Kevin Durant confirmed it: If the Golden State Warriors had won Game 7 (or Game 5, or Game 6) of the NBA Finals, Durant would not have signed with them in free agency. Speaking to Rolling Stone's Paul Solotaroff, Durant said he was crushed after Game 6 of the Western Conference finals, when Klay Thompson ascended to a higher plane and made an NBA playoff record 11 3-pointers, and when the Cleveland Cavaliers won the championship three weeks later, the superstar called his agent, Rich Kleiman, wanting to talk about Golden State:
Durant had wanted that game so bad, he did something he never did: let himself savor winning before it happened: "Man, I saw us in the ball caps and T-shirts, with our fans going crazy and dancing. That town was so good to us, showed us love even when we lost. I wanted it more for them than even me." He went home crushed, replaying his every miss - and there'd been plenty. He acquitted himself better in Game Seven, but Westbrook was strictly on fumes then. Some part of Durant knew he'd already punched his ticket. "It felt like that whole thing was set up for me to leave," he says, "especially after they blew a lead in the finals, because I damn sure wasn't going there if they'd won. But after Game Seven, I called up my agent and said, 'Damn, dude, Golden State - what if?'"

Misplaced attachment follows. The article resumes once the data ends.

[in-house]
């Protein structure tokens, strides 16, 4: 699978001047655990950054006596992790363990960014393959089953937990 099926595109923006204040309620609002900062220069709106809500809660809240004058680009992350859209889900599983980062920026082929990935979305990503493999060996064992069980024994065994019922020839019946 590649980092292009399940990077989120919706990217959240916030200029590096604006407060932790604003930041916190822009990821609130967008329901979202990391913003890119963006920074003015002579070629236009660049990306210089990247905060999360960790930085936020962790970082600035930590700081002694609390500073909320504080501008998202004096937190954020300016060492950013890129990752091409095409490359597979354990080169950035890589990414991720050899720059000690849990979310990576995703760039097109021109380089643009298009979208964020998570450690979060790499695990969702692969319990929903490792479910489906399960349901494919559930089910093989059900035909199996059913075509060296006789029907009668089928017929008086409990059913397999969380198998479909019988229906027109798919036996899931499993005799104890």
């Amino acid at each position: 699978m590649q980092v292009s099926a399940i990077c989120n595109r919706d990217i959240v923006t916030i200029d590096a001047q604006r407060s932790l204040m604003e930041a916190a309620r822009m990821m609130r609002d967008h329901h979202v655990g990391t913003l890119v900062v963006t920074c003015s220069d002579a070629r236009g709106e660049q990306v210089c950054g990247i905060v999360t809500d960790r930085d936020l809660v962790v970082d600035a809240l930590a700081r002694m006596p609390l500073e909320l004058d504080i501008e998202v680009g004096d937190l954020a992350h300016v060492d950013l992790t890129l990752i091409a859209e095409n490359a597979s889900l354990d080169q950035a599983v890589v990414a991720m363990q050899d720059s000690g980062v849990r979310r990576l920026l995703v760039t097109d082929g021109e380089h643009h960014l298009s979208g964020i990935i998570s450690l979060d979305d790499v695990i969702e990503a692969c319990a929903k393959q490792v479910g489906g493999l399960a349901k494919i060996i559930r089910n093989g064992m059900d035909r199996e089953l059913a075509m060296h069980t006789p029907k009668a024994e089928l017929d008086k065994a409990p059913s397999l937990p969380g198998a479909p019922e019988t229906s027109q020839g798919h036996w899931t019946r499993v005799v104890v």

Durant implied this a little over a week ago, telling a crowd at Stanford that he was "glad" the Warriors lost. He hadn't directly said it to anybody but Rolling Stone, though, preferring to deflect the question.
On one hand, it's easy to understand Durant's logic. Had he joined the two-time defending champions, coming off an NBA record 73-win regular season rather than joining the team that blew a 3-1 lead in the NBA Finals, then the backlash that he's received since the Fourth of July would be much worse. Maybe he wouldn't have even seen it as a challenge or thought Golden State needed him. Multiple reports indicated his pitch meeting with the Warriors included Durant and Kleiman grilling the Warriors' stars about why they wanted to play with him.
On the other hand, the theme of this profile is that Durant finally stopped trying to please people after reevaluating his life when he injured his foot. When it came time to make the biggest professional decision of his life, he considered only his wants and needs. If that's the case, and he'd been thinking about it for a while, then why do the optics of joining a juggernaut matter? Should one game, in which he did not play, really be able to swing everything?
Apparently so, according to the man who made the choice. If he says he's "damn sure" about it let's take him at his word.